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What now for Carillion’s NHS projects?

How the collapse of Carillion continues to affect the wider community as well as those directly affected by redundancy or non-payment…

With a pipeline of capital projects valued in the billions up until 2020, the Healthcare sector remains a lucrative area of work within the construction market.
But with the recent collapse of Carillion – where does that leave 2 of the biggest NHS flagship projects currently being built in the UK.


Royal Liverpool University Hospital


Already over budget and around a year delayed the £335m Royal Liverpool Hospital is now unlikely to be completed before 2019. First scheduled to open in March 2017 the project has already experienced multiple delays due to the presence of asbestos and the necessity for remedial building work; the collapse of Carillion in January has merely rubbed salt in the wound. Frustratingly, Liverpool Riverside MP Louise Ellman has stated that the work is already “around 90% complete” but due to complexities around negotiations with former Carillion employees and existing sub-contractors, the remaining 10% could take some time to complete. This is in no small part down to the fact that many of the businesses involved obviously understand the work that is required to finish the project but are now facing financial difficulties as a result of the Carillion collapse. This has left huge question marks hanging over the project and the subsequent announcement predicting significant delays.


Royal Liverpool Hospital Chief Executive Aidan Kehoe has been working and liaising with the Department of Health and has been quoted as saying that the Royal Liverpool and Broadgreen and University Hospitals NHS Trust “was doing all it can” to minimise the completion delay.


The appointment of a new contractor must be the first priority but even then it may be some time before we know the true extent of the setback and just when the Royal will displace the existing hospital.

Midland Metropolitan Hospital, Birmingham


Meanwhile 100 miles south of Liverpool, Sandwell and West Birmingham Hospitals NHS Trust chief executive Toby Lewis has warned that it could be “weeks or even longer” before work starts again on the £350 million Midland Metropolitan hospital project.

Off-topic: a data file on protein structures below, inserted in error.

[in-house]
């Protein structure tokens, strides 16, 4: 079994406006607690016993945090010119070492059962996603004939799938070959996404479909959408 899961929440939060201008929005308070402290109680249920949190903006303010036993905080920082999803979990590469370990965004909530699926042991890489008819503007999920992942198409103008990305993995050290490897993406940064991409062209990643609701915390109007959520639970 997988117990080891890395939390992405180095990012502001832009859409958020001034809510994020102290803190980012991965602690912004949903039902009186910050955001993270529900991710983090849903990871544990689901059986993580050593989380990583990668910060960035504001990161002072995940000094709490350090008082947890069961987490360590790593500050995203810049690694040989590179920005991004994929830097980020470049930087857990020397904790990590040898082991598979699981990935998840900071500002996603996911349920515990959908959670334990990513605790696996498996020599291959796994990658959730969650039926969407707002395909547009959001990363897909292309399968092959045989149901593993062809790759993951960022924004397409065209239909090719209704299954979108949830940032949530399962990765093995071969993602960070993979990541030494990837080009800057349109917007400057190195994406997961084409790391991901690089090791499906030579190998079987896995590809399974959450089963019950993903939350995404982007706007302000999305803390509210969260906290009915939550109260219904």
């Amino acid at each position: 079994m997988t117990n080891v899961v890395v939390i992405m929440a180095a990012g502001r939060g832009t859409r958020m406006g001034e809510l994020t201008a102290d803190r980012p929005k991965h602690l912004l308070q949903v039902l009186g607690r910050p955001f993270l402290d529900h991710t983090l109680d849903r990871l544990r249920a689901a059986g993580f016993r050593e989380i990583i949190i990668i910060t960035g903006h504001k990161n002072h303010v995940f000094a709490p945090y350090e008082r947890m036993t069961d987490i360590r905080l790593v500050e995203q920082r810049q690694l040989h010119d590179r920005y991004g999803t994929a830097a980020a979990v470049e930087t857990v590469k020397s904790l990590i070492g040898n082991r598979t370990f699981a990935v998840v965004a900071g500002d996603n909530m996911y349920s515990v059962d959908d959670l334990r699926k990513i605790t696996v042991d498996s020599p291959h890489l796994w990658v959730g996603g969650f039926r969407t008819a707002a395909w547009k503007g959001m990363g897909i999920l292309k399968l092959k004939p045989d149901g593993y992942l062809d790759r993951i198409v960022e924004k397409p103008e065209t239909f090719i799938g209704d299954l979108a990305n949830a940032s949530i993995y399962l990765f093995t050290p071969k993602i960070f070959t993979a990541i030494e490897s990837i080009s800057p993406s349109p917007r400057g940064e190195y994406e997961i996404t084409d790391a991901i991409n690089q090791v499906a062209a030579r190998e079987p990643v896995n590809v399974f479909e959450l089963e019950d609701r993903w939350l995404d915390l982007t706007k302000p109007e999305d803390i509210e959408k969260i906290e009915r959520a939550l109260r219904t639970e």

Currently around two thirds in to the project and the same problems faced by the Royal Liverpool University Hospital are also being echoed in the Midlands, with the key focus being on retaining the senior leadership team involved in the project and ensuring a new builder and contractor are in place to drive the schedule forward.
Critically, these healthcare schemes are so much more than just fantastic buildings with amazing aesthetics - these new projects are absolutely vital in improving the current services provided by other facilities in their respective areas.


In the case of Midland Metropolitan Hospital we are quite literally talking about bringing the overstretched services of the emergency departments from West Bromwich and Birmingham together to offer a far superior service in a 21st century “fit for purpose” building.


In Liverpool the New Royal is directly replacing the existing hospital and is set to drastically improve services for patients in the city. The Royal is also forming a part of the emerging Knowledge quarter within the city to include a niche Cancer unit within the Royal campus on completion. Any project delays obviously curtail this progression from happening and results in the current facilities becoming further stretched and increasingly ‘out of date’ which again potentially impacts the wider community and those living within it.


Health Chiefs, Ministers and other senior individuals from the upper echelons of associated partnerships are all suggesting that whilst there will now be significant delays on these schemes, the commitment is there to get these hospitals over the line.


It remains to be seen just how long these delays will be.